Translation of scimitar in Spanish:

scimitar

cimitarra, n.

Pronunciation: /ˈsɪməˌtɑr//ˈsɪmədər//ˈsɪmɪtə/

noun

  • 1

    cimitarra feminine
    alfanje masculine
    • The claws on the monstrosity jutted out and curved like a dozen scimitars.
    • He winced when he realized that he was holding onto the hilt of his scimitar, and let go of his weapon with a snort.
    • He clenched his fists around the hilts of his scimitars at the idea.
    • It contained a number of wooden replicas, including his scimitars, spear, and axe.
    • Michael had his scimitar, Monica her rapier, Eric a mace, and Erin a pick.
    • Other items include Russian swords, scimitars and a shield from Turkey.
    • The killer puts the hands into a sack he's carrying and starts to take the scimitar out of a scabbard he wears.
    • His fingers knew their path - knew the twin scimitars from point to hilt.
    • She shot an ice-charged projectile down at the scimitars, but the whirling cutters diced it to ribbons in the blink of an eye.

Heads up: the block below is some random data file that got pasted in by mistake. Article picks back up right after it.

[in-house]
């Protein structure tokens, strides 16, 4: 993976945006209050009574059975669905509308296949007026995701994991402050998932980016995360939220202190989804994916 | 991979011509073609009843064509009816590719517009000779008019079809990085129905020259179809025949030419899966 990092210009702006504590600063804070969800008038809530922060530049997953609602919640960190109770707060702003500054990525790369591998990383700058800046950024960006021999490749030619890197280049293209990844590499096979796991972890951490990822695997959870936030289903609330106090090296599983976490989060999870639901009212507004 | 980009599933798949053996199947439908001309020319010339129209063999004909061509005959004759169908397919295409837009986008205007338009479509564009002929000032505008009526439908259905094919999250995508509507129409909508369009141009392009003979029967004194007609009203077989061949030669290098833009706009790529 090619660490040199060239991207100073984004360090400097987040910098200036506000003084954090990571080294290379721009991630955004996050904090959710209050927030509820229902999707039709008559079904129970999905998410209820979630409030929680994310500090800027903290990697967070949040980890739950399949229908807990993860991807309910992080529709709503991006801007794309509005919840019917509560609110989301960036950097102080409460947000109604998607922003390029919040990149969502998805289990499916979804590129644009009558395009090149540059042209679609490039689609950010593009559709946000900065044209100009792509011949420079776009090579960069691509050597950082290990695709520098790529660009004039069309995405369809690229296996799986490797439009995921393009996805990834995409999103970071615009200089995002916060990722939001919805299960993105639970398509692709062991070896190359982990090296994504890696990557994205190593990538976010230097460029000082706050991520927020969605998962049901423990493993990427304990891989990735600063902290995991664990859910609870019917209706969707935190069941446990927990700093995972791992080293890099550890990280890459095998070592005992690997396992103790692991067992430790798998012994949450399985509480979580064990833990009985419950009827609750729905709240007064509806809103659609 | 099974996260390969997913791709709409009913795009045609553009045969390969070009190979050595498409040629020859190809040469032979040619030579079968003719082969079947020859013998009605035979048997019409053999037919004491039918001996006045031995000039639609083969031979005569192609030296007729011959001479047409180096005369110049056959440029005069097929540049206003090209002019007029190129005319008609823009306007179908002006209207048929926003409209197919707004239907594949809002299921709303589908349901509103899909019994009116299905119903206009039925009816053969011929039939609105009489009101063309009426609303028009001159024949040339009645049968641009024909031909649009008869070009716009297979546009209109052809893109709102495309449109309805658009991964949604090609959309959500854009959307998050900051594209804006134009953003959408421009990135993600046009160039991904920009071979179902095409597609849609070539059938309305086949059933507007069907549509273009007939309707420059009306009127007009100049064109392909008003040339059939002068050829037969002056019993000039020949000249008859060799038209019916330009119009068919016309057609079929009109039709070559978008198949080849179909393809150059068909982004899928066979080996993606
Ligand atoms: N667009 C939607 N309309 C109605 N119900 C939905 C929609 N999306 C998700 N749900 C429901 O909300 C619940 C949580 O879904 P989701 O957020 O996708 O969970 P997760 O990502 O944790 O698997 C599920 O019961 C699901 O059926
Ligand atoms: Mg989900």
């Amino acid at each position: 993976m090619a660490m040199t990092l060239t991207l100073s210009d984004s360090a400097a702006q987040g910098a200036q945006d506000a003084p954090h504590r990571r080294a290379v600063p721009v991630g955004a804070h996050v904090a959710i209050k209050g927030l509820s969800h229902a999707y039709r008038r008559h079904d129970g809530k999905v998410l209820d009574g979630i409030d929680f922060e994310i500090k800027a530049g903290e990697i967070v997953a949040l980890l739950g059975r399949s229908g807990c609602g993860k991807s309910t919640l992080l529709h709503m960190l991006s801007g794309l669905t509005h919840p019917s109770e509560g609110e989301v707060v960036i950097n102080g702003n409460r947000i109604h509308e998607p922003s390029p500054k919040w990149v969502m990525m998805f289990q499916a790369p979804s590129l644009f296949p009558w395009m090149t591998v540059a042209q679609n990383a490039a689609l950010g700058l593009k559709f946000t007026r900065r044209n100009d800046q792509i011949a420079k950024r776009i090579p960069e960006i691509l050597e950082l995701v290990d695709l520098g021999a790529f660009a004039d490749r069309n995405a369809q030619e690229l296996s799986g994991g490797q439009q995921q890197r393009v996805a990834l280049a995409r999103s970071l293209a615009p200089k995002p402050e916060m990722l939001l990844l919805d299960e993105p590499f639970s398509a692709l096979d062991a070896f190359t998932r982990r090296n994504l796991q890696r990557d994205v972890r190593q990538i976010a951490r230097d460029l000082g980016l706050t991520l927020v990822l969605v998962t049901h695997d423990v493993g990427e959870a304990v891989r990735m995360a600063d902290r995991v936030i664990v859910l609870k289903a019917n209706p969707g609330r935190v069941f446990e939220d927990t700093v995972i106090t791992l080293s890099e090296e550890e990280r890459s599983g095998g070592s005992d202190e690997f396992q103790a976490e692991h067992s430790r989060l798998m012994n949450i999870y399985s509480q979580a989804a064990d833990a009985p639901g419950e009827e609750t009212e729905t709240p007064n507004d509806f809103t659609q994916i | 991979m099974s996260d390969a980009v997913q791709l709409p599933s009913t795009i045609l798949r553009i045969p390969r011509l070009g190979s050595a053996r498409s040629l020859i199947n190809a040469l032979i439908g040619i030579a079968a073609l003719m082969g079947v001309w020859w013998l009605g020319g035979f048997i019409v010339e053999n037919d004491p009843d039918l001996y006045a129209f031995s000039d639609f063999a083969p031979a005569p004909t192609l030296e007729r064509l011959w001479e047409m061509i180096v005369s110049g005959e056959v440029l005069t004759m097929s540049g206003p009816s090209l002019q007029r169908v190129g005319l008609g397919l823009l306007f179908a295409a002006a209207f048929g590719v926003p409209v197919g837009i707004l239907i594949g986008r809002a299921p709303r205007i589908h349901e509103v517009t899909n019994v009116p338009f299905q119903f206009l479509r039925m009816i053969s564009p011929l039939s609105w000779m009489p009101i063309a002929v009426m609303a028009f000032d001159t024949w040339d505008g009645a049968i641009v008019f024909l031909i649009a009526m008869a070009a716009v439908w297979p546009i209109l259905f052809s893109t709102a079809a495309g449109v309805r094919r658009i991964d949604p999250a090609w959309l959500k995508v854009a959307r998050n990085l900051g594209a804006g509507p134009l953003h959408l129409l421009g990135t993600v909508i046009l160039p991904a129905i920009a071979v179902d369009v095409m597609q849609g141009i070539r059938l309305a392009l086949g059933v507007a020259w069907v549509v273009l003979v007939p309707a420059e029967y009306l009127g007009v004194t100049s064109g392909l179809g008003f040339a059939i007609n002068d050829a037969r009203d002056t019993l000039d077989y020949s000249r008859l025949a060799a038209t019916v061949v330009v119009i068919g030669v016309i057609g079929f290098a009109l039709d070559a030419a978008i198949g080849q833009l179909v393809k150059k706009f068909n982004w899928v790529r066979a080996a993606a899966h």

• Rhea pressed her scimitar's blade against the spear, but she simply couldn't cut through.
    • The blades of scimitars could be seen beneath their robes.
    • They were both wielding large, curved scimitars; they swung them about menacingly, circling them.
    • Each rider carried one of many weapons - a wicked scimitar, a powerful lance, or a flail.
    • He carried no javelins or shield, and was equipped with his scimitars and twin daggers.
    • While a good percentage of them had guns or rifles, some also carried scimitars and daggers.
    • He turned his blade to the side and caught her scimitar in his cross guard, then launched his body forward.
    • At the wrist, the blade became smoother, becoming a short scimitar that extended nearly a foot forward.
    • Faces half covered, long curving scimitars sheathed at their sides, they walked along the narrow, trodden path, from which all onlookers hastily cleared.
    • It hissed at him entrancingly, standing and drawing two wickedly curved scimitars from between its scales.
    • A trio of rogue English thugs is in pursuit of the same artifact, as are scads of very large Egyptian and African chappies with huge scimitars and daggers.